The Chickens Fight Back examines the various groups of animal diseases, explains what attracts them to the human population — from food to sex to living conditions — and offers suggestions for keeping them at bay. It also points out that diseases must be looked at from an ecological, cultural, and economic point of view as well as from a biological standpoint. Cooking meat till its well done and slathering on insect repellent for a hike in the woods are effective preventative measures, but as David Waltner-Toews notes, it’s more important to fundamentally rethink humankind’s place in the world.

Watch David’s interview on George Strombolopolous’ The Hour here.

Alexander Varty, Georgia Strait, June 13, 2007 – This is definitely one of those “Do as I say, not as I do” scenarios. If you have any interest at all in epidemiology, modern medicine, or the survival of the human race, do read Ontario veterinarian and University of Guelph professor David Waltner-Toews’s The Chickens Fight Back: Pandemic Panics and Deadly Diseases That Jump From Animals to Humans. But if you’re feeling feverish and nauseous, do not, as I did, bring it into bed for a little light reading.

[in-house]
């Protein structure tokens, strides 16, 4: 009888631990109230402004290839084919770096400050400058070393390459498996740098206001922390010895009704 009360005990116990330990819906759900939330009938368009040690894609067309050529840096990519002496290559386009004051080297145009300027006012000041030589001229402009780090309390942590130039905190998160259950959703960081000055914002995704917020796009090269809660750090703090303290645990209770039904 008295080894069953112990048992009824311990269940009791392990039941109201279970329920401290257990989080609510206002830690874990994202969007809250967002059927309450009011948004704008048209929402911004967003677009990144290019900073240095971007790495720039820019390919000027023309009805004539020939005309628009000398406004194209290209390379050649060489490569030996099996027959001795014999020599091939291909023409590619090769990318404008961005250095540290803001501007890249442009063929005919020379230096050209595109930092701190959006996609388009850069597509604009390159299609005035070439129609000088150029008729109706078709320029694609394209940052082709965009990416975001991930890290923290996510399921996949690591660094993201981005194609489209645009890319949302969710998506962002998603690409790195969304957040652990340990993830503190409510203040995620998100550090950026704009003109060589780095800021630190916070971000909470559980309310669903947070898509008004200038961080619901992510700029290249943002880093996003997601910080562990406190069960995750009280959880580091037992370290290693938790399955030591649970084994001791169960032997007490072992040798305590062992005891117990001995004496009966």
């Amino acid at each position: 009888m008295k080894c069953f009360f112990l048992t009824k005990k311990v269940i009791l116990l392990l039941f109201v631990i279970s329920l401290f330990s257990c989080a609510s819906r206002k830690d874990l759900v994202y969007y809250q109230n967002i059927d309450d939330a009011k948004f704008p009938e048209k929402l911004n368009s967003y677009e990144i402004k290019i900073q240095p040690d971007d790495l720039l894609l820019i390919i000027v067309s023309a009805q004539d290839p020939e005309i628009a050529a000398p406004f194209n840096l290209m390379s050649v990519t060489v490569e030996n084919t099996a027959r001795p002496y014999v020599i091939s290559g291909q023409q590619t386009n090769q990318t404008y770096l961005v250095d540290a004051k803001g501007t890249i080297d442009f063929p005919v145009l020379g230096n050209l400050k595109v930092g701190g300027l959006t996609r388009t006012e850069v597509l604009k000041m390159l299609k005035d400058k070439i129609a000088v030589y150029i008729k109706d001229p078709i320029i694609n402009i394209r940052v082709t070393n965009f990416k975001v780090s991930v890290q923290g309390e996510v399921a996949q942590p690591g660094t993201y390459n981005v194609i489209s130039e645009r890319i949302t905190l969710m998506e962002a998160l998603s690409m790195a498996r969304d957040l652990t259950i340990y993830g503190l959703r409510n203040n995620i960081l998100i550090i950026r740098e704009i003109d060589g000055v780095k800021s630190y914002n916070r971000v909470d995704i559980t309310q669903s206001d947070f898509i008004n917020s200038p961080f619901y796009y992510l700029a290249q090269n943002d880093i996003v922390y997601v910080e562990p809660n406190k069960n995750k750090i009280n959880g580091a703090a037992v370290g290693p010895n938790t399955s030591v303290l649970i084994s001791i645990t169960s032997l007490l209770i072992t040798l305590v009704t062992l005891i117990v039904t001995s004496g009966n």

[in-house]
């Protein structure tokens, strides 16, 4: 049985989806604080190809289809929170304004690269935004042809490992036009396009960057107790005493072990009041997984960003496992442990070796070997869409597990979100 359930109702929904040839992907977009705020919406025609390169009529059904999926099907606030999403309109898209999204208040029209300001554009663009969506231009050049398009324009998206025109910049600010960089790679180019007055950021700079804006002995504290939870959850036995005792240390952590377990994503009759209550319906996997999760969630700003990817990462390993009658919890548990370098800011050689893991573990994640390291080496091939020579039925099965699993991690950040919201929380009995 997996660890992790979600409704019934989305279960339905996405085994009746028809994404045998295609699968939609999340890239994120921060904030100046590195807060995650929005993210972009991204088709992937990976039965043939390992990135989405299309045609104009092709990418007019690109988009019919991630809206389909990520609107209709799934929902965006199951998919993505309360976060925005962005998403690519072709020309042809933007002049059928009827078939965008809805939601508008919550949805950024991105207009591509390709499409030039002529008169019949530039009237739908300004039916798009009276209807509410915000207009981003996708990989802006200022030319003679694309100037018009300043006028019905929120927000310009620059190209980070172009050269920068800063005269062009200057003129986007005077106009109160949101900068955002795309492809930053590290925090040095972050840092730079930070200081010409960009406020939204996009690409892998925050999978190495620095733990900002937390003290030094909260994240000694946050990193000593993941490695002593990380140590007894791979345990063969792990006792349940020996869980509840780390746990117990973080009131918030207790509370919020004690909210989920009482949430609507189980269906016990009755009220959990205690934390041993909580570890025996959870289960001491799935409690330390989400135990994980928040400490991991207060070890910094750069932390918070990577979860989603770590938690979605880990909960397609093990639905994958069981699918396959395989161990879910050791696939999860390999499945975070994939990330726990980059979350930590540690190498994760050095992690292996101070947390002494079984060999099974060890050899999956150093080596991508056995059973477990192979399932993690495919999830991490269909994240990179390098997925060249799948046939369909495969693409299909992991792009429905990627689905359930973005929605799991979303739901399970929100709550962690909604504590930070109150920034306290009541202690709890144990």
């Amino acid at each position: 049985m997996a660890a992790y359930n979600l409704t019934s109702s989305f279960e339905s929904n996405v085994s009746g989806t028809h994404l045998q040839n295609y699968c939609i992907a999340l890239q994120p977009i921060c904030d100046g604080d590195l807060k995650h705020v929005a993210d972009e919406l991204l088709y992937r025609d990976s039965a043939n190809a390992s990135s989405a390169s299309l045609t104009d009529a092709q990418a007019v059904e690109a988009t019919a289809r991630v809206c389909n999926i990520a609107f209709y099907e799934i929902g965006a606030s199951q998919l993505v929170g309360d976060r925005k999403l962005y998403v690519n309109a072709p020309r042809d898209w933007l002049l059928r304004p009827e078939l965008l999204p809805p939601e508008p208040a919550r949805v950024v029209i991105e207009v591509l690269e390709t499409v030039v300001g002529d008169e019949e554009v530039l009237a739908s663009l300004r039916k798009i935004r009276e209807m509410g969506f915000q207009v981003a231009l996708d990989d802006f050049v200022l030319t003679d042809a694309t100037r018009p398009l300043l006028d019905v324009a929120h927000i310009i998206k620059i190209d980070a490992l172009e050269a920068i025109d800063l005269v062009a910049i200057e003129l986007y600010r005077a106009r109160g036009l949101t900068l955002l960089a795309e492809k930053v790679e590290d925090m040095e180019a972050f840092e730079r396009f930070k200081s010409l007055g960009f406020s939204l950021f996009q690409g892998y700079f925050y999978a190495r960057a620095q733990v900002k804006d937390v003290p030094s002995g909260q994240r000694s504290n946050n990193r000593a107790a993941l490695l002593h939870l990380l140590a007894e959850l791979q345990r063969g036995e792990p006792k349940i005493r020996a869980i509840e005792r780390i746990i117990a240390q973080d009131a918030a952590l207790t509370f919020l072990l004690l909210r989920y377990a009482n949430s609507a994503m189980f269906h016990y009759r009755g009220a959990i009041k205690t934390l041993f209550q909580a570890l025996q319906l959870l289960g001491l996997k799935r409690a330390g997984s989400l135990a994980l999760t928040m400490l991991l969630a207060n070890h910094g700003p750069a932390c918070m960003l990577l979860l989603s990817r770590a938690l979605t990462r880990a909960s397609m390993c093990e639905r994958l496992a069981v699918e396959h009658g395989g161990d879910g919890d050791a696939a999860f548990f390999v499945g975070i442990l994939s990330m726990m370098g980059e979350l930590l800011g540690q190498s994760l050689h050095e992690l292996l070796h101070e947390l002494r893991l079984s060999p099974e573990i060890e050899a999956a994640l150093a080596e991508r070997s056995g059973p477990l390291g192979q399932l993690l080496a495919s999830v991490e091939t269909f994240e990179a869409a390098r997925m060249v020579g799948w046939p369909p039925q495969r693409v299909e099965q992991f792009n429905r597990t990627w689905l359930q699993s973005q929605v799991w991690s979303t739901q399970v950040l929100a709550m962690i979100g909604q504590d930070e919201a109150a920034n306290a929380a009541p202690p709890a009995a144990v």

“But whether the subject is sleeping sickness or Chagas disease or how televisions and air conditioning helped take the bite out of western equine encephalitis, Waltner-Toews makes truly entertaining reading.” — Globe and Mail

“Waltner-Toews tells these truly curious fables with a charming elegance and colourful precision that reminded me of the blessed clarity practised by Robert Desowitz, another great microbial story tracker. The Chickens Fight Back is exactly the kind of book medical and nursing students should be reading.” — Globe and Mail

“We need more like David Waltner-Toews: informed folks who not only care deeply about animals but can explain why humans have turned our dysfunctional yet collective fate into comedy or tragedy.” — Globe and Mail

“The latest book by Kitchener, Ontario, veterinarian and epidemiologist Dr. David Waltner-Toews, however, may just be a vaccination against fear and ignorance.” — Quill and Quire

“In plain (and occasionally saucy, funny, and contrarian) language, Waltner-Toews explains how humans throughout history have picked up diseases from animals ranging from fleas and ticks to cats, dogs, rats, pigs, mice, chickens, and cattle.” — Quill and Quire

“Though often funny and occasionally eccentric, Waltner-Toews is no armchair homilist. Sifting through dog poop in Kathmandu to discover the source of canine tapeworm has a way of humbling a person and opening one’s mind to the basic questions that fuel good science and help avoid bad public policy.” — Quill and Quire

“In the tradition of Silent Spring, the 1962 Rachel Carson book that acted as an environmental wake-up call, The Chickens Fight Back asks us to examine the societal set-up that makes these diseases possible, including such inequities as overcrowded cities, poverty, slums, and a lack of clean water. This book is a quiet little gem of understanding in a cacophony of panic and fear.” — Quill and Quire